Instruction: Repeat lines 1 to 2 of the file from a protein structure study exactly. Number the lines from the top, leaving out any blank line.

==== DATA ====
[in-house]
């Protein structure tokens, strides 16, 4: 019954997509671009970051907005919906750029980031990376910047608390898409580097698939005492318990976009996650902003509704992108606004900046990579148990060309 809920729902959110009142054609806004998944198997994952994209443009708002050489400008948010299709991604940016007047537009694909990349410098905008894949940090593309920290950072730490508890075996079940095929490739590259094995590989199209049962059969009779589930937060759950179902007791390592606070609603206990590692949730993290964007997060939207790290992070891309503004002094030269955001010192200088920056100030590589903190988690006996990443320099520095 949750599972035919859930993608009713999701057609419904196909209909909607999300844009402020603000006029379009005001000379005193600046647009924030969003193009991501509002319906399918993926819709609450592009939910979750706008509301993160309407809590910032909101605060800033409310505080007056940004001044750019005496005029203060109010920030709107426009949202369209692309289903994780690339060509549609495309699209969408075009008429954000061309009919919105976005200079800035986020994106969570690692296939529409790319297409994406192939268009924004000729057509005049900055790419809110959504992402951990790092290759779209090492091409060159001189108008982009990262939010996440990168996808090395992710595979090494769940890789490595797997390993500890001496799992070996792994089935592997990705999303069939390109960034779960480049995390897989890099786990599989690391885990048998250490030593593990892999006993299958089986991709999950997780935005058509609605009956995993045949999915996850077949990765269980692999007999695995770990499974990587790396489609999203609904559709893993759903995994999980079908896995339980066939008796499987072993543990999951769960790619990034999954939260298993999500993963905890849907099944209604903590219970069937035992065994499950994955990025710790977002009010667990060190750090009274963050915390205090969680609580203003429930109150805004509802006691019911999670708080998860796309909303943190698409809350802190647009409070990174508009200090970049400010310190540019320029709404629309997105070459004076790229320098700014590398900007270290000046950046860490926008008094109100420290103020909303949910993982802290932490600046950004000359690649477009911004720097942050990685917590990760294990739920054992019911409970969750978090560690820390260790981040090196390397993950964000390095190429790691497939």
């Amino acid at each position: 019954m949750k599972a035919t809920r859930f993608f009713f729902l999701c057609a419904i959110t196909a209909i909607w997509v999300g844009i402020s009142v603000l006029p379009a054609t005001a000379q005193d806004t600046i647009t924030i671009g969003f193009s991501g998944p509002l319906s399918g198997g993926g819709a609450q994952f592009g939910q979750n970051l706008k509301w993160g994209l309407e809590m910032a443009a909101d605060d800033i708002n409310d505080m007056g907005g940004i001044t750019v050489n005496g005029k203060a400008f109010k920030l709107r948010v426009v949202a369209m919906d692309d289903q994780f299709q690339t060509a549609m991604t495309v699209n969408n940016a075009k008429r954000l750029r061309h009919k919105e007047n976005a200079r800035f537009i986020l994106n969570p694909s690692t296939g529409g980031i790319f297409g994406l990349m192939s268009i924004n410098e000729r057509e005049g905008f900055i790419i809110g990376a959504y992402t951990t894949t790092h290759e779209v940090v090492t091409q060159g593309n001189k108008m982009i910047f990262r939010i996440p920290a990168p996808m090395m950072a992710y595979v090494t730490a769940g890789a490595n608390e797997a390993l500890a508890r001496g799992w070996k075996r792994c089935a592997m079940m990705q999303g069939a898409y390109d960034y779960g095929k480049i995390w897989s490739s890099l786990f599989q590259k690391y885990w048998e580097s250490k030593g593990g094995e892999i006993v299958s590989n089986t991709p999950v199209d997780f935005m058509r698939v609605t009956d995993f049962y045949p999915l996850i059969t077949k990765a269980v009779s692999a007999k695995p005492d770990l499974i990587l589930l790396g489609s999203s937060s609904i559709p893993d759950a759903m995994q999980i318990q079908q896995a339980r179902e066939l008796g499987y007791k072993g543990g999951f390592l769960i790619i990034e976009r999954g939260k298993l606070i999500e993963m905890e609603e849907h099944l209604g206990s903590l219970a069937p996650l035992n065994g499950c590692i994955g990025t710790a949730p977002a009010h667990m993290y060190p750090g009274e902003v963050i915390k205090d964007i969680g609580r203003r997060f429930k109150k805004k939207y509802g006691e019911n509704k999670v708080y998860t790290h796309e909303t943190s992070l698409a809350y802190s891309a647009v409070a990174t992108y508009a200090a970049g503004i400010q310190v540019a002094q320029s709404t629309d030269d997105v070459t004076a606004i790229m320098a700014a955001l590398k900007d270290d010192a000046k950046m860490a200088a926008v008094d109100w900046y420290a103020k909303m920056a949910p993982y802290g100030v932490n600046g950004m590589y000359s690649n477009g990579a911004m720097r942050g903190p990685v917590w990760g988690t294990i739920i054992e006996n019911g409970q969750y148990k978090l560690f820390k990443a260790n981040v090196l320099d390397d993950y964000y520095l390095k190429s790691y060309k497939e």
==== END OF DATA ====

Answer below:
[in-house]
């Protein structure tokens, strides 16, 4: 019954997509671009970051907005919906750029980031990376910047608390898409580097698939005492318990976009996650902003509704992108606004900046990579148990060309 809920729902959110009142054609806004998944198997994952994209443009708002050489400008948010299709991604940016007047537009694909990349410098905008894949940090593309920290950072730490508890075996079940095929490739590259094995590989199209049962059969009779589930937060759950179902007791390592606070609603206990590692949730993290964007997060939207790290992070891309503004002094030269955001010192200088920056100030590589903190988690006996990443320099520095 949750599972035919859930993608009713999701057609419904196909209909909607999300844009402020603000006029379009005001000379005193600046647009924030969003193009991501509002319906399918993926819709609450592009939910979750706008509301993160309407809590910032909101605060800033409310505080007056940004001044750019005496005029203060109010920030709107426009949202369209692309289903994780690339060509549609495309699209969408075009008429954000061309009919919105976005200079800035986020994106969570690692296939529409790319297409994406192939268009924004000729057509005049900055790419809110959504992402951990790092290759779209090492091409060159001189108008982009990262939010996440990168996808090395992710595979090494769940890789490595797997390993500890001496799992070996792994089935592997990705999303069939390109960034779960480049995390897989890099786990599989690391885990048998250490030593593990892999006993299958089986991709999950997780935005058509609605009956995993045949999915996850077949990765269980692999007999695995770990499974990587790396489609999203609904559709893993759903995994999980079908896995339980066939008796499987072993543990999951769960790619990034999954939260298993999500993963905890849907099944209604903590219970069937035992065994499950994955990025710790977002009010667990060190750090009274963050915390205090969680609580203003429930109150805004509802006691019911999670708080998860796309909303943190698409809350802190647009409070990174508009200090970049400010310190540019320029709404629309997105070459004076790229320098700014590398900007270290000046950046860490926008008094109100420290103020909303949910993982802290932490600046950004000359690649477009911004720097942050990685917590990760294990739920054992019911409970969750978090560690820390260790981040090196390397993950964000390095190429790691497939």